One aspect that seems to inhibit the delivery of really effective digital communications by membership organisations is a preoccupation with the fundamentals of audience segmentation.
While most are able to segment and target their membership in a number of ways based on an understanding of demographic information and the level of their relationship with them, few organisations have a suitably empathetic understanding of their members’ and potential members’ communication preferences in relation to the way they want to consume and use services and benefits. Equally important when considering value is the context of the information delivery.
For instance there is little point providing a database of technical information on a non-mobile friendly membership website if the situation in which a member will require the information is on a building site half way up scaffolding. In short, understanding members’ preferences with regard to the timing, method, context and channel of communication delivery is crucial to being effective digitally.
Membership journey: the curve of digital engagement
In order to help organisations understand the importance of delivering communications to their members via the right channel and with an appreciation of the context of the delivery, we designed a representation of the membership journey.
The diagram does not attempt to challenge any existing membership journey models but rather to simplify them into four stages (the x axis) and understand the relative appeal (from broad to niche) of a digital information source, technology or channel in delivering best value to the individual member (the y axis).The points highlighted are illustrative of key stages of the membership journey at which all organisations should ensure they are delivering to their members and meeting their own corporate objectives to ensure mutual value.
A simple example of how this works is that at point 1 on the diagram where an organisation wants to build awareness with their future members, building an educational Facebook community might be most appropriate. At point 2 where the organisation might want to acquire new members from those embarking on their professional career, facilitating them in connecting with their professional peers via an endorsed LinkedIn group might be effective. At point 4 developing closed communities where members can share specialist knowledge might reinforce members’ commitment to the organisation and encourage them to take a more proactive advocacy role.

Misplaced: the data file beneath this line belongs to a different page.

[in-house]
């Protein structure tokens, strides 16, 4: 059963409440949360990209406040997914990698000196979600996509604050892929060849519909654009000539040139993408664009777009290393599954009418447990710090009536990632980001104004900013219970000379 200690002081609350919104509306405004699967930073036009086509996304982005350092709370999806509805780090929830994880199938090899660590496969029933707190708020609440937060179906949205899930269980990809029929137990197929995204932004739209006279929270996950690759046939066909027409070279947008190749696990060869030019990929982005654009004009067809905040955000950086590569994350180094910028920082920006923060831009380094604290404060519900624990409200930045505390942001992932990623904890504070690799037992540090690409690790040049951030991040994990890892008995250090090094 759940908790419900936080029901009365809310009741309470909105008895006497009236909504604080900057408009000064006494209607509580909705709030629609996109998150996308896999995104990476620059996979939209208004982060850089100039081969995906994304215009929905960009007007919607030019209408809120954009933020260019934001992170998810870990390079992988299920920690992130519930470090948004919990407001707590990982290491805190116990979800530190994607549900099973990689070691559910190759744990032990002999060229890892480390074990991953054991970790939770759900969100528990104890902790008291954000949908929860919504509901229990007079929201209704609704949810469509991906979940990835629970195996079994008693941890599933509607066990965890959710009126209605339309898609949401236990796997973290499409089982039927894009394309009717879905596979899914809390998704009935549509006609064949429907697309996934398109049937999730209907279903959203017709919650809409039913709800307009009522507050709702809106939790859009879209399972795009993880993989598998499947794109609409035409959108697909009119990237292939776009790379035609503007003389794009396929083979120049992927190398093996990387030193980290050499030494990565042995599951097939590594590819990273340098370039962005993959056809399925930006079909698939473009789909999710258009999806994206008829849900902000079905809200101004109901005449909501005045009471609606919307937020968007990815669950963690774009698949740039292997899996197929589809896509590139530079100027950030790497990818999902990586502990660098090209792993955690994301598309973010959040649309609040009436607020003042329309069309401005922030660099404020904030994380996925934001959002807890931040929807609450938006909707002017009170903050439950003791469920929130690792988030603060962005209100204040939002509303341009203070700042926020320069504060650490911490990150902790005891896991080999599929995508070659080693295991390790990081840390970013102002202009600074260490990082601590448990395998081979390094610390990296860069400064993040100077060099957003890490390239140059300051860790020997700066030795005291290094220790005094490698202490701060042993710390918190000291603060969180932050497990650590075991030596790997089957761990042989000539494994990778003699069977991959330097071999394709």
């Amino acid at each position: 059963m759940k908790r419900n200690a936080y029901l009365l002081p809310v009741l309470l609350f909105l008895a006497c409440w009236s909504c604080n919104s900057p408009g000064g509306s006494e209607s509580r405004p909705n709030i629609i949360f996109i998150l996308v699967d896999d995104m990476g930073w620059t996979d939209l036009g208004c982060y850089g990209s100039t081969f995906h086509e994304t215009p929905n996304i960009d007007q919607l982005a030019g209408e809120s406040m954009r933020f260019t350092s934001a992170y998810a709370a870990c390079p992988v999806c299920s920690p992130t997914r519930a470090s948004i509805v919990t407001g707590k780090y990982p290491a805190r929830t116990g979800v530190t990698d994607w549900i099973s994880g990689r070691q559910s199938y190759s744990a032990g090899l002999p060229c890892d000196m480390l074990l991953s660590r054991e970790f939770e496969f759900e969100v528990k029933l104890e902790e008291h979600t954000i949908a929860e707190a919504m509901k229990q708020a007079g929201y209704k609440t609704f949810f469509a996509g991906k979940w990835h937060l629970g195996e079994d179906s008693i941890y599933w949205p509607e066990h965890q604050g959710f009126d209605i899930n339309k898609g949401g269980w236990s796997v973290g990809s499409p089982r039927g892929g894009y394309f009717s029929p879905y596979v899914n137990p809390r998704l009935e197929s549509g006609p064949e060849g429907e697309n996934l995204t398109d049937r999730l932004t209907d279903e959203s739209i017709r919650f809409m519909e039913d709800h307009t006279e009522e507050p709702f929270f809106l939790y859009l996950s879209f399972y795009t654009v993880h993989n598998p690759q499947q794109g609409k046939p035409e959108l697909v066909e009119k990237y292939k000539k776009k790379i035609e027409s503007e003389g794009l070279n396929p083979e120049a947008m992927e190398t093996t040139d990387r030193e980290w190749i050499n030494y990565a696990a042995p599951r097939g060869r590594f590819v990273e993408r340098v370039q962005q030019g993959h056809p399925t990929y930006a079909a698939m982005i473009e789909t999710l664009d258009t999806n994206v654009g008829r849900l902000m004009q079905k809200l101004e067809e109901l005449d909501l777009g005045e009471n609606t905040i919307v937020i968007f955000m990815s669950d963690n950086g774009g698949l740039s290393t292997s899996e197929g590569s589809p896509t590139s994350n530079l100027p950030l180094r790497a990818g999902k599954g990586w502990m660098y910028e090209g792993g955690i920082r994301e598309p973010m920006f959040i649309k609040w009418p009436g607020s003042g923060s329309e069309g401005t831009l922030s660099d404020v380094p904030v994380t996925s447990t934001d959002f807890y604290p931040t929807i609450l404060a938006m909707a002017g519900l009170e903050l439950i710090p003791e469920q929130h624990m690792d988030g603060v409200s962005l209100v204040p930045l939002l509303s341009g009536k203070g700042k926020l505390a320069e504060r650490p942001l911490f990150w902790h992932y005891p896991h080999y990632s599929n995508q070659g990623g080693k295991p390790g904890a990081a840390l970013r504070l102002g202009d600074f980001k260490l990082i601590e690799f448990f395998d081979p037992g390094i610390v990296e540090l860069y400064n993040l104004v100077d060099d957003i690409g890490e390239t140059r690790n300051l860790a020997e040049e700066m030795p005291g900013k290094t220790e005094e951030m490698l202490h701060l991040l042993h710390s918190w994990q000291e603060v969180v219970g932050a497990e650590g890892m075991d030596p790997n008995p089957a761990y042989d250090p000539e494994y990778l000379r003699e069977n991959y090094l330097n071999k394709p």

For each of the seven challenges in our report we have provided examples of a series of work streams that can help organisations achieve their digital objectives as they relate to their corporate objectives. The aim is to show them that there are indeed digital answers to the majority of the challenges they currently face but they need to view their digital communications strategically and holistically.
Being strategic and relevant
Clearly in the current economic climate there is a temptation for organisations to be conservative in their ambitions and protect what they have and the way that they have traditionally operated. In our view this is a risky approach that is likely to leave organisations in a state of increasing irrelevance to all but their most ardent supporters and potentially in a situation from which there is no recovery, only contraction.
We attended the recent 2012 MemCom Conference in the UK that posed the excellent question: Cutting edge or Cutting back? It focused on the future of digital strategies and the ‘membership brand’ and looked at whether membership organisations should be embracing technology and innovation in pursuit of efficiencies and cost savings.
In our survey 95 per cent of organisations said they are currently trying to cut costs. In our view it is clear that the answer to the question posed by MemCom is that organisations must start to look at digital as their future not just as a means of driving efficiencies.
This means taking a strategic approach to digital based on organisational objectives, not demands from the committee shouting the loudest.
For a free copy of ‘Membership Organisations: Big Challenges, Digital Answers?’ report request it through Precedent’s website or email firstname.lastname@example.org.
Dan is a Senior User Experience Consultant at Precedent. Contact him on (0)8 6210 3100 or at email@example.com